Article | Journal of Financial Economics | December 2013

Reputational Contagion and Optimal Regulatory Forbearance

by Alan Morrison and Lucy White

Abstract

Existing studies suggest that systemic crises may arise because banks either hold correlated assets or are connected by interbank lending. This paper shows that common regulation is also a conduit for interbank contagion. One bank's failure may undermine confidence in the banking regulator's competence, and, hence, in other banks chartered by the same regulator. As a result, depositors withdraw funds from otherwise unconnected banks. The optimal regulatory response to this behavior can be privately to exhibit forbearance to a failing bank. We show that regulatory transparency improves confidence ex ante but impedes regulators' ability to stem panics ex post.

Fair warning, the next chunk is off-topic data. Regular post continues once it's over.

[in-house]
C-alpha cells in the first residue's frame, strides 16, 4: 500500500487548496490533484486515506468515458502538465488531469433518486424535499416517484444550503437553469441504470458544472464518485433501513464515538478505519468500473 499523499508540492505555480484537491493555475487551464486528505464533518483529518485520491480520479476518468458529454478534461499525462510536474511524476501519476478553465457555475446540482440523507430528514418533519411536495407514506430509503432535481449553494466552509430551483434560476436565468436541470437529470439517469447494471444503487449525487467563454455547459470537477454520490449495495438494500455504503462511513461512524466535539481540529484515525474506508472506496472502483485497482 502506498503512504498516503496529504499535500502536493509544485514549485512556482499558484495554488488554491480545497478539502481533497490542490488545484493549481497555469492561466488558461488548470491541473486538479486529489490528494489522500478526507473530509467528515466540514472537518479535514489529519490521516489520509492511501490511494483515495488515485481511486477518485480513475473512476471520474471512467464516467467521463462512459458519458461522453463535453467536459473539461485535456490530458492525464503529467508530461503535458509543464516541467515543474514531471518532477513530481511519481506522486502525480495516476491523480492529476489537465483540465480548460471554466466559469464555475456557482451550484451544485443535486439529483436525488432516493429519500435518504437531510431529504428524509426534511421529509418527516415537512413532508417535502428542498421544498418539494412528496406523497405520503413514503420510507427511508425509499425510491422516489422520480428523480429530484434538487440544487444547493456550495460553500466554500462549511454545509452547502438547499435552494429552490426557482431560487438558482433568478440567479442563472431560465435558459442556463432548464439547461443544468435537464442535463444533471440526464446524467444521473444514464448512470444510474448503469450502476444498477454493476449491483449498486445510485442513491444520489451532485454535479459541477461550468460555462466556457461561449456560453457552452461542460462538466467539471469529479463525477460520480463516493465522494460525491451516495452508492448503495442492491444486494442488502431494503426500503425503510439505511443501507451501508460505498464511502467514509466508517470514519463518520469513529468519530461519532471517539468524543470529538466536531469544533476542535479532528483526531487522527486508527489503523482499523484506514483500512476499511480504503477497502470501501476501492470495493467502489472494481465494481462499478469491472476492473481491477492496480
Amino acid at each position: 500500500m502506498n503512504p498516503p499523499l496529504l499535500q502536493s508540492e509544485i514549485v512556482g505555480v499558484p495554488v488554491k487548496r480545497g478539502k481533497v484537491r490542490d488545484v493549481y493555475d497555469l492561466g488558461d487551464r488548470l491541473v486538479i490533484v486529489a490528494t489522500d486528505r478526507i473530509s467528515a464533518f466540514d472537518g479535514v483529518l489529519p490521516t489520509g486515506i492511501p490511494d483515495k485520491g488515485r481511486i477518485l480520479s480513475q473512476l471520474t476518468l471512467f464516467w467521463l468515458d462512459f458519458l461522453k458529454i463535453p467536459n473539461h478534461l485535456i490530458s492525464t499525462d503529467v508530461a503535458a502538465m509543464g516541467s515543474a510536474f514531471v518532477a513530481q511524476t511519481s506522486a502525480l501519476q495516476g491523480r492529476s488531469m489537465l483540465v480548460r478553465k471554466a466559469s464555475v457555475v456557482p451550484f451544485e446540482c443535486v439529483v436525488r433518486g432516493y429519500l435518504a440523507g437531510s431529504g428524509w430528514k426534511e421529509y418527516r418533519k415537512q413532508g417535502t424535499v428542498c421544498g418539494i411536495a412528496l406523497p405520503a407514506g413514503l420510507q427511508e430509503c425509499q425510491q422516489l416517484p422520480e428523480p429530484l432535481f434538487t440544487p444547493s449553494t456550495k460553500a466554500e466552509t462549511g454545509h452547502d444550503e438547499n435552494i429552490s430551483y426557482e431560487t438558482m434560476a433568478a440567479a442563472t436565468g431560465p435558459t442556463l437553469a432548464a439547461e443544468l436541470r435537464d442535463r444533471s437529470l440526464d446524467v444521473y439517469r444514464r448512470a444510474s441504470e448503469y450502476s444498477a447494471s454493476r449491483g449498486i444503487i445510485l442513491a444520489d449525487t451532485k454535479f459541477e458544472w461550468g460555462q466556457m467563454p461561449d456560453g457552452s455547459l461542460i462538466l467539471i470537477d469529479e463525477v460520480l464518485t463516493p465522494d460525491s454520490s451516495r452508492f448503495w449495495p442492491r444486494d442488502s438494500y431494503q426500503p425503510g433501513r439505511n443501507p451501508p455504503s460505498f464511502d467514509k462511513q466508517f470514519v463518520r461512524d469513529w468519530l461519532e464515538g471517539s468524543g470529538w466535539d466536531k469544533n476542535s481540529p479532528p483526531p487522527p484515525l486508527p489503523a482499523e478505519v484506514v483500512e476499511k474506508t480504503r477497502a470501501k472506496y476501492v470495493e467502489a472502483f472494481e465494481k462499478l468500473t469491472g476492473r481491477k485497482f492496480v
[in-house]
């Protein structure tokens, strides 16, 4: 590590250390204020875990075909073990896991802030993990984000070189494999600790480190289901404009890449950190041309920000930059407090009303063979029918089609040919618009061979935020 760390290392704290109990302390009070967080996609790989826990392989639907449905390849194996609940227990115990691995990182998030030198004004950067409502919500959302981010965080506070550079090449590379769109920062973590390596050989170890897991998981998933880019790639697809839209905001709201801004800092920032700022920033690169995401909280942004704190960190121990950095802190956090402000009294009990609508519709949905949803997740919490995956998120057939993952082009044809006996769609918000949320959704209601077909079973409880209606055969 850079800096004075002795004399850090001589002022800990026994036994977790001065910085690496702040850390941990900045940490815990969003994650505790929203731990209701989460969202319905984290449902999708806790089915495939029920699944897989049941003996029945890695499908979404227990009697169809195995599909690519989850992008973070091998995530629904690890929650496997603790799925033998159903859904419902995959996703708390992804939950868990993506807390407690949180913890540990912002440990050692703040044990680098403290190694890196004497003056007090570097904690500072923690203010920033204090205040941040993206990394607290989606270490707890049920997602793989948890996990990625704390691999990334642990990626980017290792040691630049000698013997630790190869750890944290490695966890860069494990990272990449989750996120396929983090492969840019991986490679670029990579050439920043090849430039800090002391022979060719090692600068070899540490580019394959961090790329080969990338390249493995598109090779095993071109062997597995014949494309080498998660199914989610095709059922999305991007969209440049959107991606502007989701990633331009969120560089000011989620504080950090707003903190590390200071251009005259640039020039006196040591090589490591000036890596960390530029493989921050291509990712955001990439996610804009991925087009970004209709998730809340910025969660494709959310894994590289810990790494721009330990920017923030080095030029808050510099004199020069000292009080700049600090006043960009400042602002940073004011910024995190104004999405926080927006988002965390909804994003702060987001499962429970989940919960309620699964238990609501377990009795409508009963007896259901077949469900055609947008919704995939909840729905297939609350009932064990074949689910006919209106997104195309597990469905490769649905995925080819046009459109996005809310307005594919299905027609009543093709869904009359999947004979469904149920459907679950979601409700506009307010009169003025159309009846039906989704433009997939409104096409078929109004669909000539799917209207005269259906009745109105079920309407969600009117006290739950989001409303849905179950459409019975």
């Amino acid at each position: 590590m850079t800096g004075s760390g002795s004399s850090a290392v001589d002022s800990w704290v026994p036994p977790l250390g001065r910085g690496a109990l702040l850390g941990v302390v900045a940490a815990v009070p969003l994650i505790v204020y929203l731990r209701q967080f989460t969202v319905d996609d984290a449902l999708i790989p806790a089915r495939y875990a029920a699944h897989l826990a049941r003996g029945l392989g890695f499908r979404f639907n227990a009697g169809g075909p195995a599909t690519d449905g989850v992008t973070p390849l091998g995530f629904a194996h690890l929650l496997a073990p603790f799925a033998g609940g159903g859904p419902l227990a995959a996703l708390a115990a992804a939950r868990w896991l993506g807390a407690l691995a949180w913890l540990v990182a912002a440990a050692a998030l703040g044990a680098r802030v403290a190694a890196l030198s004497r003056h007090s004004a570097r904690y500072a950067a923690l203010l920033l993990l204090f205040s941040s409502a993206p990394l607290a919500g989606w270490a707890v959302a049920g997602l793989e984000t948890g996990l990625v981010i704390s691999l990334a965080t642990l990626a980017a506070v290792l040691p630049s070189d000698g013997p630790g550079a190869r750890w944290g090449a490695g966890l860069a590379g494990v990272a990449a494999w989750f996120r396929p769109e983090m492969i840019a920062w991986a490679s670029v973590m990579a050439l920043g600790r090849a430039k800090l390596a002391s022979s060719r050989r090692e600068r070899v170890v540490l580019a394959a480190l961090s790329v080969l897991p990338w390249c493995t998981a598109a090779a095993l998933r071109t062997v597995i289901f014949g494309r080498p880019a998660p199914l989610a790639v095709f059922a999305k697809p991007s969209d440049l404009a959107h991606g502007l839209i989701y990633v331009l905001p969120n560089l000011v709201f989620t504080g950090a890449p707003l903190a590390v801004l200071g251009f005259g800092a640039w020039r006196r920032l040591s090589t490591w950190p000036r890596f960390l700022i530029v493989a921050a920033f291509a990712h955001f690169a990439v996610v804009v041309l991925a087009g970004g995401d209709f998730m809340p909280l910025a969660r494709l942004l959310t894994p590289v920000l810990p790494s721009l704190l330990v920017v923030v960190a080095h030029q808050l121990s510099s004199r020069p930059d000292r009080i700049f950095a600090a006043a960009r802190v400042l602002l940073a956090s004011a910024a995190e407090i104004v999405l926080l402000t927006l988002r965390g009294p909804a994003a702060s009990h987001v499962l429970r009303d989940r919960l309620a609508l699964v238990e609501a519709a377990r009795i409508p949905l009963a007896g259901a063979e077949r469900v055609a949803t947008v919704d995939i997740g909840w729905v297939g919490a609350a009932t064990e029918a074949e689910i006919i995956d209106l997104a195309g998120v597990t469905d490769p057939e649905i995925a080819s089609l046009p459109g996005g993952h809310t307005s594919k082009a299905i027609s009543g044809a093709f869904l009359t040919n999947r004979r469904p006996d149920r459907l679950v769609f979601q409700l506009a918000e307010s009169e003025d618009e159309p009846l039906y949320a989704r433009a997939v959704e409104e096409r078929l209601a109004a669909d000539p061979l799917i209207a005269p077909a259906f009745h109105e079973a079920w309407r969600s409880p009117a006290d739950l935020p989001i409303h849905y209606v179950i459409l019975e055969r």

Keywords: Reputation; Financial Crisis; Banks and Banking; Banking Industry;

Citation:

Morrison, Alan, and Lucy White. "Reputational Contagion and Optimal Regulatory Forbearance." Journal of Financial Economics 110, no. 3 (December 2013): 642–658.